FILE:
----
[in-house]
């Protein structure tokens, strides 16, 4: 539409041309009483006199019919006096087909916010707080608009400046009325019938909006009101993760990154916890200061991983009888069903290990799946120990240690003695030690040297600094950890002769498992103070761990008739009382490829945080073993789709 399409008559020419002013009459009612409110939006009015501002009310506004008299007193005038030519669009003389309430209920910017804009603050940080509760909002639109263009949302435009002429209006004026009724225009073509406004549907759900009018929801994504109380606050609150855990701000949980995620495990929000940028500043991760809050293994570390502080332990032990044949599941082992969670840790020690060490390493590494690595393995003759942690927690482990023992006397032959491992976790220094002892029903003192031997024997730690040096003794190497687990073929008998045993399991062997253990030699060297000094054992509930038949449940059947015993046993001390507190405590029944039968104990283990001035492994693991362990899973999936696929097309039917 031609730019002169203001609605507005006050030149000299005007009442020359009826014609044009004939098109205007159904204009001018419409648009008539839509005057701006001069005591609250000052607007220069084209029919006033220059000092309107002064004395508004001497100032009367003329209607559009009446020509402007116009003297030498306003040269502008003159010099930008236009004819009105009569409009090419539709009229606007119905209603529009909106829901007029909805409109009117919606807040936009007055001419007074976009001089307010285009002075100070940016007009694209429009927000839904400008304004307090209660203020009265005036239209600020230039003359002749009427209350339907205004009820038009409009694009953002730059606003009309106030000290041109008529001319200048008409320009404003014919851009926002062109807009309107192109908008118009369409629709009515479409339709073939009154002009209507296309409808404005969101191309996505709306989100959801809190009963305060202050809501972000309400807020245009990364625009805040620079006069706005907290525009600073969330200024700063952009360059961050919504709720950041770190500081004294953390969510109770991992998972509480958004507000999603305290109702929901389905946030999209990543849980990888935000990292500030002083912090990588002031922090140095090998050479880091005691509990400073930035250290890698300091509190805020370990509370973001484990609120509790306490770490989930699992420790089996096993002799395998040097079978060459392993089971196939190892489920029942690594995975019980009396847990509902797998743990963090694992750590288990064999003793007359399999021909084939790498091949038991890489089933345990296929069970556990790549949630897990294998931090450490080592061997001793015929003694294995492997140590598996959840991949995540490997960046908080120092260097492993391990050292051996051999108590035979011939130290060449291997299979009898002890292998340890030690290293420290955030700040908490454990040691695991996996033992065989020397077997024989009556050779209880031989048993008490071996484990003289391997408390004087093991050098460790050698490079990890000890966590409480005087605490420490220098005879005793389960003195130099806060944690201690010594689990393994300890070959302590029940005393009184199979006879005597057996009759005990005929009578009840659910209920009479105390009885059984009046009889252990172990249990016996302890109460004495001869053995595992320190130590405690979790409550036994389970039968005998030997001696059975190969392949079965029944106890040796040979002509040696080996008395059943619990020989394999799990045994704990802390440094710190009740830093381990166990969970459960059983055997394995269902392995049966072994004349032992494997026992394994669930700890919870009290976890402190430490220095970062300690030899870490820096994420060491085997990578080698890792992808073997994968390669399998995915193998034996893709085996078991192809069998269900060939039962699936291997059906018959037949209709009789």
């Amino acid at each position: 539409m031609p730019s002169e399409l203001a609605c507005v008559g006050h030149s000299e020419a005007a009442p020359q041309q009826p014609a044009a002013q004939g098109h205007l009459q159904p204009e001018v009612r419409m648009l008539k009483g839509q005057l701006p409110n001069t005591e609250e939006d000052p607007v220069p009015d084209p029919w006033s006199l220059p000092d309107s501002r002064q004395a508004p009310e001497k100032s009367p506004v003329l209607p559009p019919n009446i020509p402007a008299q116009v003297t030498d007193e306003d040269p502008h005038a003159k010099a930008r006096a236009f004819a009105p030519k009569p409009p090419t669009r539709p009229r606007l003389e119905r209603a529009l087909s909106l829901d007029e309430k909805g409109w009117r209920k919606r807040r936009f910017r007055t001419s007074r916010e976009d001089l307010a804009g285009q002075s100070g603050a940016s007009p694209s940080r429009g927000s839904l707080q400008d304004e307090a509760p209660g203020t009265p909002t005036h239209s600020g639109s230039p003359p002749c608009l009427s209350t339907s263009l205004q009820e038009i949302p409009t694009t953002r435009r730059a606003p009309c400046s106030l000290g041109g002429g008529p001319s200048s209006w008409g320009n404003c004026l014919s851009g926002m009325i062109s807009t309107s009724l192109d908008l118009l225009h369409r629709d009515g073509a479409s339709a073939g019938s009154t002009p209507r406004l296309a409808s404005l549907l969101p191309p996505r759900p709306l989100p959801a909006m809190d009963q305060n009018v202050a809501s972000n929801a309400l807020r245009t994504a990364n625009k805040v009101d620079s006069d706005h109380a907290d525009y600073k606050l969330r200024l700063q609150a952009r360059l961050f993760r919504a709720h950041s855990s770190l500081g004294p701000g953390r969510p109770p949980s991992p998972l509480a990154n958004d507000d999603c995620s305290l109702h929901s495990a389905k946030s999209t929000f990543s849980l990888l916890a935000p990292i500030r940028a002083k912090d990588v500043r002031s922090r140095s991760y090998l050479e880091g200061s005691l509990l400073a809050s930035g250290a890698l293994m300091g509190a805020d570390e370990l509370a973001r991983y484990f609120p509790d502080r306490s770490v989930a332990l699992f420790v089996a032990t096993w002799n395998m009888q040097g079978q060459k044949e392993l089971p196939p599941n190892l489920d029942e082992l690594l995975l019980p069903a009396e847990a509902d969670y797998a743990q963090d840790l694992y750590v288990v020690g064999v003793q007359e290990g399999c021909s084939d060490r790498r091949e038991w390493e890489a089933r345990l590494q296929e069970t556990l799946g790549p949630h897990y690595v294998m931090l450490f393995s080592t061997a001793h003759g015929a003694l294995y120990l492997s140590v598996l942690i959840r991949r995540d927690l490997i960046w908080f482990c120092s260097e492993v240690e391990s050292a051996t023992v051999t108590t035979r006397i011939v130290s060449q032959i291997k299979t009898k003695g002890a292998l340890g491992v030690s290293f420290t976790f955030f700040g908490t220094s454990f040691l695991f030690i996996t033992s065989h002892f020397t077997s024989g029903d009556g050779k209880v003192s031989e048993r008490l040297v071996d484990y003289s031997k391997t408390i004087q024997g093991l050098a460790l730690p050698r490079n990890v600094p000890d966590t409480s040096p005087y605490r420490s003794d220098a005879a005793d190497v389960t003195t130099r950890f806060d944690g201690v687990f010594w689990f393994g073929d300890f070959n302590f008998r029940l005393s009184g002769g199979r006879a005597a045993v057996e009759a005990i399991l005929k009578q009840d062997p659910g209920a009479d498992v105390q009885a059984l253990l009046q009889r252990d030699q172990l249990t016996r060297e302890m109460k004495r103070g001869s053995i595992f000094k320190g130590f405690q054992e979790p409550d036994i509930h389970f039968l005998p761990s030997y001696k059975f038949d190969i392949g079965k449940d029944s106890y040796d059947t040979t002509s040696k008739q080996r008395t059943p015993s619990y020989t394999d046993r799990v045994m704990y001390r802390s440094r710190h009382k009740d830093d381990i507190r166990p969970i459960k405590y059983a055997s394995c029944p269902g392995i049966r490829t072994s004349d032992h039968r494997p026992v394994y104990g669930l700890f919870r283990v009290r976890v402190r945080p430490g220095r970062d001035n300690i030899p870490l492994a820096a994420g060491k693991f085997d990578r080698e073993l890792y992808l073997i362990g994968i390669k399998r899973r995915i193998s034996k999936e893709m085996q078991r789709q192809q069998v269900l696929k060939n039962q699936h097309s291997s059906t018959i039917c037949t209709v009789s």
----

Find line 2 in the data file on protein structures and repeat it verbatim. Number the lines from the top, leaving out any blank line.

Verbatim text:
């Protein structure tokens, strides 16, 4: 539409041309009483006199019919006096087909916010707080608009400046009325019938909006009101993760990154916890200061991983009888069903290990799946120990240690003695030690040297600094950890002769498992103070761990008739009382490829945080073993789709 399409008559020419002013009459009612409110939006009015501002009310506004008299007193005038030519669009003389309430209920910017804009603050940080509760909002639109263009949302435009002429209006004026009724225009073509406004549907759900009018929801994504109380606050609150855990701000949980995620495990929000940028500043991760809050293994570390502080332990032990044949599941082992969670840790020690060490390493590494690595393995003759942690927690482990023992006397032959491992976790220094002892029903003192031997024997730690040096003794190497687990073929008998045993399991062997253990030699060297000094054992509930038949449940059947015993046993001390507190405590029944039968104990283990001035492994693991362990899973999936696929097309039917 031609730019002169203001609605507005006050030149000299005007009442020359009826014609044009004939098109205007159904204009001018419409648009008539839509005057701006001069005591609250000052607007220069084209029919006033220059000092309107002064004395508004001497100032009367003329209607559009009446020509402007116009003297030498306003040269502008003159010099930008236009004819009105009569409009090419539709009229606007119905209603529009909106829901007029909805409109009117919606807040936009007055001419007074976009001089307010285009002075100070940016007009694209429009927000839904400008304004307090209660203020009265005036239209600020230039003359002749009427209350339907205004009820038009409009694009953002730059606003009309106030000290041109008529001319200048008409320009404003014919851009926002062109807009309107192109908008118009369409629709009515479409339709073939009154002009209507296309409808404005969101191309996505709306989100959801809190009963305060202050809501972000309400807020245009990364625009805040620079006069706005907290525009600073969330200024700063952009360059961050919504709720950041770190500081004294953390969510109770991992998972509480958004507000999603305290109702929901389905946030999209990543849980990888935000990292500030002083912090990588002031922090140095090998050479880091005691509990400073930035250290890698300091509190805020370990509370973001484990609120509790306490770490989930699992420790089996096993002799395998040097079978060459392993089971196939190892489920029942690594995975019980009396847990509902797998743990963090694992750590288990064999003793007359399999021909084939790498091949038991890489089933345990296929069970556990790549949630897990294998931090450490080592061997001793015929003694294995492997140590598996959840991949995540490997960046908080120092260097492993391990050292051996051999108590035979011939130290060449291997299979009898002890292998340890030690290293420290955030700040908490454990040691695991996996033992065989020397077997024989009556050779209880031989048993008490071996484990003289391997408390004087093991050098460790050698490079990890000890966590409480005087605490420490220098005879005793389960003195130099806060944690201690010594689990393994300890070959302590029940005393009184199979006879005597057996009759005990005929009578009840659910209920009479105390009885059984009046009889252990172990249990016996302890109460004495001869053995595992320190130590405690979790409550036994389970039968005998030997001696059975190969392949079965029944106890040796040979002509040696080996008395059943619990020989394999799990045994704990802390440094710190009740830093381990166990969970459960059983055997394995269902392995049966072994004349032992494997026992394994669930700890919870009290976890402190430490220095970062300690030899870490820096994420060491085997990578080698890792992808073997994968390669399998995915193998034996893709085996078991192809069998269900060939039962699936291997059906018959037949209709009789």